Pressure Cooking at High Altitudes

Every high altitude cook should own a pressure cooker. Sea level is arbitrarily defined as zero. When you live at 5,000 feet above sea level, for example, the atmospheric pressure is 18% or 2.1 pounds less than at sea level. Every increase in elevation decreases it further.

The pressure cooker has gained recognition for quick cooking, and vitamin -and-energy-saving features, but at high altitudes it provides the additional benefit of accomplishing the otherwise impossible. By enabling you to increase the pressure inside the cooker to nearer that of sea level, the pressure cooker raises the temperature at which water boils and makes food cook more quickly and thoroughly.

Using the Pressure Cooker at High Altitudes

At High Altitude (3500-6500 ft) cooks really have to plan ahead to do some of the same things the rest of us take fro granted. The reason foods have high altitude instructions is because the boiling point of water changes with altitude. As you go higher, the boiling temperature decreases. At sea level, the boiling point of water is 212 F (100 C). As a general rule, the boiling point temperature decreases by 1 degree F for every 540 feet of altitude (0.56 C for every 165 meters). On top of the14,000 foot Pike's Peak, for example, the boiling point of water is 187 F (86 C).

Figuring Altitude in Pressure Cooking

In order to cook at elevations above 2000 feet, the cooking times in a standard pressure cooker must be altered according to a very specific formula:

For every 1000 ft above 2000 ft elevation, increase the cooking time by 5%.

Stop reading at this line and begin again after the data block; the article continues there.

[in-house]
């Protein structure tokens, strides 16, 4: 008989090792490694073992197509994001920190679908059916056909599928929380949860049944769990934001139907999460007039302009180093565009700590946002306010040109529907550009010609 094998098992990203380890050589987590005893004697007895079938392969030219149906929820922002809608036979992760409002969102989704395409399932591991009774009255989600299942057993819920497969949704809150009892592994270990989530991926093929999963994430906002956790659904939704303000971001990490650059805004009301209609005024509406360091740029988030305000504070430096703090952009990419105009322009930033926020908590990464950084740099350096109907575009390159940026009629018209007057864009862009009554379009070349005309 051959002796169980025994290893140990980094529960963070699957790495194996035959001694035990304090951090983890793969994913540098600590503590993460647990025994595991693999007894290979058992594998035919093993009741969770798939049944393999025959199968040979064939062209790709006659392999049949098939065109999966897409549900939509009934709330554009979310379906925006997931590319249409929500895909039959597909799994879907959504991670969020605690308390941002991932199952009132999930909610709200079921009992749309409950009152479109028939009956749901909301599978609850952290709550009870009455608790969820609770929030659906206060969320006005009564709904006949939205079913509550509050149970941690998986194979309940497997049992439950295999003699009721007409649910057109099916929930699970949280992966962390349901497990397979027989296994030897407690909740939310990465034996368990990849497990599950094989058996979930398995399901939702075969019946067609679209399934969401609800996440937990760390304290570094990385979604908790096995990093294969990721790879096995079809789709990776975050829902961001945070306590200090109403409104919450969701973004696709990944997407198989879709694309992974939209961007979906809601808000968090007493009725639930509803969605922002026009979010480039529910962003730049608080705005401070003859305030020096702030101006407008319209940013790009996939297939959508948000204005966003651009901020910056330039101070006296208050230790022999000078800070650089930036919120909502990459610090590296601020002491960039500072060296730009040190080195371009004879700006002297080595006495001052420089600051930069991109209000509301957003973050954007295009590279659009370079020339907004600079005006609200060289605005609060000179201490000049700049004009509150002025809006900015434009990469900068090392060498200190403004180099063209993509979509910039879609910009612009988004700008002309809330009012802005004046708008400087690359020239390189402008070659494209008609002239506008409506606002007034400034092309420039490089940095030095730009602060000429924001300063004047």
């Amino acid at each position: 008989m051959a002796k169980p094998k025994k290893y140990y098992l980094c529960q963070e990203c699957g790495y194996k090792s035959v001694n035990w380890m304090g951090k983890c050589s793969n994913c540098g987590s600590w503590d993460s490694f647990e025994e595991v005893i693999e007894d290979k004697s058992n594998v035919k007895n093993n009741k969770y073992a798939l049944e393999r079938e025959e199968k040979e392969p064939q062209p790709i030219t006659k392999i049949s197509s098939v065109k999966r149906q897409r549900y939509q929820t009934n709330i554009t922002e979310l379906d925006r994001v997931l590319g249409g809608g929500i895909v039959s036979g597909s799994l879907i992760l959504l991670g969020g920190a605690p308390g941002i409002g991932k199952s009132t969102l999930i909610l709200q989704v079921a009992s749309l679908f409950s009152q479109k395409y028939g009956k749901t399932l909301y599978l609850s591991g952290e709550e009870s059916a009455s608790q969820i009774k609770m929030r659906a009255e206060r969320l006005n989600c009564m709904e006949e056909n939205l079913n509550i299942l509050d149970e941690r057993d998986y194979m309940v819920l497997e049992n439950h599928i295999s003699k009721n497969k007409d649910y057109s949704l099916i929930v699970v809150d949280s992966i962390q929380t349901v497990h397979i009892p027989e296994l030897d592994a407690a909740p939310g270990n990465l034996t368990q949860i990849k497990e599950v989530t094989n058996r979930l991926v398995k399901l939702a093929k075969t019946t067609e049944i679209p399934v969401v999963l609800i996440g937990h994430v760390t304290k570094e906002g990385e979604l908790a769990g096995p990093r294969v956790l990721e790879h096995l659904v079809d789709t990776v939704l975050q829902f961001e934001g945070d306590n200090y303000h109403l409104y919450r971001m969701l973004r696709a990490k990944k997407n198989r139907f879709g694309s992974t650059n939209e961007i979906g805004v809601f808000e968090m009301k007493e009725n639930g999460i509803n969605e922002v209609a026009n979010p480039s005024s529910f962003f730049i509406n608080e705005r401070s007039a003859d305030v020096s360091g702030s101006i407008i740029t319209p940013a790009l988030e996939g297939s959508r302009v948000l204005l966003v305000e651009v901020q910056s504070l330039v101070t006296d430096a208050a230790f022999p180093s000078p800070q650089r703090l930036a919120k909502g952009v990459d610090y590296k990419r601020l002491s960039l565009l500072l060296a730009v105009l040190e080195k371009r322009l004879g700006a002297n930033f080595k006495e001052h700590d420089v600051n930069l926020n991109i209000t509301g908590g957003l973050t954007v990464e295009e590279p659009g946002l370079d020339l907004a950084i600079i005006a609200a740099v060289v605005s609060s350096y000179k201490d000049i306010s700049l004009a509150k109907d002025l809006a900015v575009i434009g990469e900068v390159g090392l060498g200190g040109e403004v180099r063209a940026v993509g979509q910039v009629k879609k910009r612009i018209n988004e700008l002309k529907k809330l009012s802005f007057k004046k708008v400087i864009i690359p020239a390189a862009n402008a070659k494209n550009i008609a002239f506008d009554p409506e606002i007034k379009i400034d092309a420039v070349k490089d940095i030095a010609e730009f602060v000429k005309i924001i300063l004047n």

Using a little basic physics we know that water boils at 212F at sea level, but as altitude increases the temperature at which water boils decreases at the rate of 1.9F for each 1,000 feet because there is less atmospheric pressure on the surface of liquids. By adding 5PSI, water boils at about 16F higher than it naturally would at that altitude; at 10PSI it boils at 28 F higher, and at 15PSI, water boils 38F higher. Therefore, by increasing the pressure, as in a pressure cooker, the temperature at which water boils is raised and the food is cooked more quickly.

A standard pressure cooker operating at 15 PSI, rises the boiling point of water to 250F (121C) at sea level. At 240F (which corresponds to only 10.5 PSI) the cooking times must be increased by 33% in comparison to the standard 15PSI.

Boiling Point Of Water*

Altitude in
Feet

Altitude in
Meters

Degrees F.

Degrees C.

0

0

212.0

100.0

500

152

211.0

99.4

1000

305

210.0

98.9

2000

610

208.2

97.9

3000

914

206.2

96.8

4000

1219

204.4

95.8

5000

1524

202.6

94.8

6000

1829

200.7

93.7

7000

2134

198.7

92.6

8000

2438

196.9

91.6

10,000

3048

194.0

90.0

12,500

3810

189.8

87.7

14,000

4267

187.3

86.3

* = These temperatures will all vary according to whatever your current barometric pressure is. The ONLY way to find the exact boiling point is to take standard barometric pressure (29.92 millibars) and subtract the local barometric pressure (found on a barometer or in the local weather forecast). Multiply the resulting number by 1.8518. Add 212 to that and you will find the current boiling point of water wherever you happen to be at the time of testing (altitude does not matter). If you use this formula to find the boiling point, the result will only be correct for a short while because the barometric pressure is always changing. You'll need to get an updated local barometric pressure and refigure the formula.

Additional Help

You can often find more assistance from your local County Extension Agent, or Farm Advisors Office. These people have all kinds of handy booklets, leaflets and FAQ sheets to hand out for free or for a small charge. Check in your phone directory under State or County Government listings. Some offices will have a home economist available, or refer you to an expert for the help you need.

Many state extension offices, state universities and junior colleges have their own websites where you can find info on food safety and high altitude cooking. Some offer extensive information online with many resources available to viewer. Another resource is your local high school, junior collage or university Home Economics department. You can often visit the teachers or call them for help.